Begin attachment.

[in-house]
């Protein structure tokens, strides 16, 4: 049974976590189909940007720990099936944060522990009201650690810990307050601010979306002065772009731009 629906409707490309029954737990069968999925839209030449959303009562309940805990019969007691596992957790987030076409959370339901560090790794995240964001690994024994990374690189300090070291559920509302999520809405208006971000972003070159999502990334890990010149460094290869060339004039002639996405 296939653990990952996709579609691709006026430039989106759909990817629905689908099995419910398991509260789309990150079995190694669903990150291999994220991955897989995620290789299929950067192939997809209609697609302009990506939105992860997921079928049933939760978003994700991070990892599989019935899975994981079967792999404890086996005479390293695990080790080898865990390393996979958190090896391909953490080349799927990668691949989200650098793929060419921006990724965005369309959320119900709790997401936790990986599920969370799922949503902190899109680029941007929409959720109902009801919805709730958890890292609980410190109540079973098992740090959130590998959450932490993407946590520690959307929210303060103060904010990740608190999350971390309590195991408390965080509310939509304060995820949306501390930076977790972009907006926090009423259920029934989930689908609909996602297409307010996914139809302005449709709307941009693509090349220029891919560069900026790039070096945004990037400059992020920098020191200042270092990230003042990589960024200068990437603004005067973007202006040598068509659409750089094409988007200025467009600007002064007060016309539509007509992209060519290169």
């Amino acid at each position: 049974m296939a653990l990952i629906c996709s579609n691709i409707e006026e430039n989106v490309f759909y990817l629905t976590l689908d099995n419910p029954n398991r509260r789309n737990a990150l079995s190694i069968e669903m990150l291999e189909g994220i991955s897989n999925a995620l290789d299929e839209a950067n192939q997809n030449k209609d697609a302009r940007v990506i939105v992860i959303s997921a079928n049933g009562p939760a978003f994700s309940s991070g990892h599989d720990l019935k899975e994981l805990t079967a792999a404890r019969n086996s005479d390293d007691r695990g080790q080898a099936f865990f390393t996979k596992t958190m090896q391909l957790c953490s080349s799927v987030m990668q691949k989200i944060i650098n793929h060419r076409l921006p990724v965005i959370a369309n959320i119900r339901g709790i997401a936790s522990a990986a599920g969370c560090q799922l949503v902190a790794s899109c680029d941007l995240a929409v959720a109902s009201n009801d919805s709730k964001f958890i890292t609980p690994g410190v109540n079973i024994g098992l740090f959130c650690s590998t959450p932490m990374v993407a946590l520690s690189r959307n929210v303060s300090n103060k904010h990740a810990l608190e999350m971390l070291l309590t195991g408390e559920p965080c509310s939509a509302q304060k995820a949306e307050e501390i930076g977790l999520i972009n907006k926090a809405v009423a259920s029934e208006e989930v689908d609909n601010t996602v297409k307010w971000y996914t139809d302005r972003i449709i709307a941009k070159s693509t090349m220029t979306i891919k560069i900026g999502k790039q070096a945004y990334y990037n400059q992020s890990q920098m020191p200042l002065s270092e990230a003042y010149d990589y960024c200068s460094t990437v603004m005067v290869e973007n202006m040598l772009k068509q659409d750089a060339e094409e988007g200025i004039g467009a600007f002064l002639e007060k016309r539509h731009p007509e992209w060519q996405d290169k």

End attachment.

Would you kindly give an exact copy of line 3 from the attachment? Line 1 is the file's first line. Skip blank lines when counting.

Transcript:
């Amino acid at each position: 049974m296939a653990l990952i629906c996709s579609n691709i409707e006026e430039n989106v490309f759909y990817l629905t976590l689908d099995n419910p029954n398991r509260r789309n737990a990150l079995s190694i069968e669903m990150l291999e189909g994220i991955s897989n999925a995620l290789d299929e839209a950067n192939q997809n030449k209609d697609a302009r940007v990506i939105v992860i959303s997921a079928n049933g009562p939760a978003f994700s309940s991070g990892h599989d720990l019935k899975e994981l805990t079967a792999a404890r019969n086996s005479d390293d007691r695990g080790q080898a099936f865990f390393t996979k596992t958190m090896q391909l957790c953490s080349s799927v987030m990668q691949k989200i944060i650098n793929h060419r076409l921006p990724v965005i959370a369309n959320i119900r339901g709790i997401a936790s522990a990986a599920g969370c560090q799922l949503v902190a790794s899109c680029d941007l995240a929409v959720a109902s009201n009801d919805s709730k964001f958890i890292t609980p690994g410190v109540n079973i024994g098992l740090f959130c650690s590998t959450p932490m990374v993407a946590l520690s690189r959307n929210v303060s300090n103060k904010h990740a810990l608190e999350m971390l070291l309590t195991g408390e559920p965080c509310s939509a509302q304060k995820a949306e307050e501390i930076g977790l999520i972009n907006k926090a809405v009423a259920s029934e208006e989930v689908d609909n601010t996602v297409k307010w971000y996914t139809d302005r972003i449709i709307a941009k070159s693509t090349m220029t979306i891919k560069i900026g999502k790039q070096a945004y990334y990037n400059q992020s890990q920098m020191p200042l002065s270092e990230a003042y010149d990589y960024c200068s460094t990437v603004m005067v290869e973007n202006m040598l772009k068509q659409d750089a060339e094409e988007g200025i004039g467009a600007f002064l002639e007060k016309r539509h731009p007509e992209w060519q996405d290169k």